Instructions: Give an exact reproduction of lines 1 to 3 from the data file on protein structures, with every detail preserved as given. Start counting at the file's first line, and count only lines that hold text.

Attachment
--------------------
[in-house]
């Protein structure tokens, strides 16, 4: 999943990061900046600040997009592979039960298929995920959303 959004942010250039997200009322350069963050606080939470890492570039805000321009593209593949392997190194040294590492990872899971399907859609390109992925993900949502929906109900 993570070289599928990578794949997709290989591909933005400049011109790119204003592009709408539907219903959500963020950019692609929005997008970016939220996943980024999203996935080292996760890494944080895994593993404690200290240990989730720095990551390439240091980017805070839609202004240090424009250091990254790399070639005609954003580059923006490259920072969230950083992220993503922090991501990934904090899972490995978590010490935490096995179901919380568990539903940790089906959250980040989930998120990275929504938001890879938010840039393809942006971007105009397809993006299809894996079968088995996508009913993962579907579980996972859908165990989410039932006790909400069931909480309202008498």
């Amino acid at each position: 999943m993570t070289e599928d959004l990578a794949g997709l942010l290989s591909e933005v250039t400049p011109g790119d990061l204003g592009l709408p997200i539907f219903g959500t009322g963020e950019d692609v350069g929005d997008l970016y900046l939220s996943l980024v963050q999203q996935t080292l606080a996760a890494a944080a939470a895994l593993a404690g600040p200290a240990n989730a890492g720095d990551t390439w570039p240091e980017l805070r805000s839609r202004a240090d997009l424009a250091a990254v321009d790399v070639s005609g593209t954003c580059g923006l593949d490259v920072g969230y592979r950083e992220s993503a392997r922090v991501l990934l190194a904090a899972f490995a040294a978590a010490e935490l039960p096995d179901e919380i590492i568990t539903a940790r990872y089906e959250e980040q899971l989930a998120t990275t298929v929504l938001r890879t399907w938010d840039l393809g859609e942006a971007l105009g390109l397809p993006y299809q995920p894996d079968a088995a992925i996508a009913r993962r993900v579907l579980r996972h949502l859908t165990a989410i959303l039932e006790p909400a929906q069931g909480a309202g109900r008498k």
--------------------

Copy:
[in-house]
């Protein structure tokens, strides 16, 4: 999943990061900046600040997009592979039960298929995920959303 959004942010250039997200009322350069963050606080939470890492570039805000321009593209593949392997190194040294590492990872899971399907859609390109992925993900949502929906109900 993570070289599928990578794949997709290989591909933005400049011109790119204003592009709408539907219903959500963020950019692609929005997008970016939220996943980024999203996935080292996760890494944080895994593993404690200290240990989730720095990551390439240091980017805070839609202004240090424009250091990254790399070639005609954003580059923006490259920072969230950083992220993503922090991501990934904090899972490995978590010490935490096995179901919380568990539903940790089906959250980040989930998120990275929504938001890879938010840039393809942006971007105009397809993006299809894996079968088995996508009913993962579907579980996972859908165990989410039932006790909400069931909480309202008498």
């Amino acid at each position: 999943m993570t070289e599928d959004l990578a794949g997709l942010l290989s591909e933005v250039t400049p011109g790119d990061l204003g592009l709408p997200i539907f219903g959500t009322g963020e950019d692609v350069g929005d997008l970016y900046l939220s996943l980024v963050q999203q996935t080292l606080a996760a890494a944080a939470a895994l593993a404690g600040p200290a240990n989730a890492g720095d990551t390439w570039p240091e980017l805070r805000s839609r202004a240090d997009l424009a250091a990254v321009d790399v070639s005609g593209t954003c580059g923006l593949d490259v920072g969230y592979r950083e992220s993503a392997r922090v991501l990934l190194a904090a899972f490995a040294a978590a010490e935490l039960p096995d179901e919380i590492i568990t539903a940790r990872y089906e959250e980040q899971l989930a998120t990275t298929v929504l938001r890879t399907w938010d840039l393809g859609e942006a971007l105009g390109l397809p993006y299809q995920p894996d079968a088995a992925i996508a009913r993962r993900v579907l579980r996972h949502l859908t165990a989410i959303l039932e006790p909400a929906q069931g909480a309202g109900r008498k």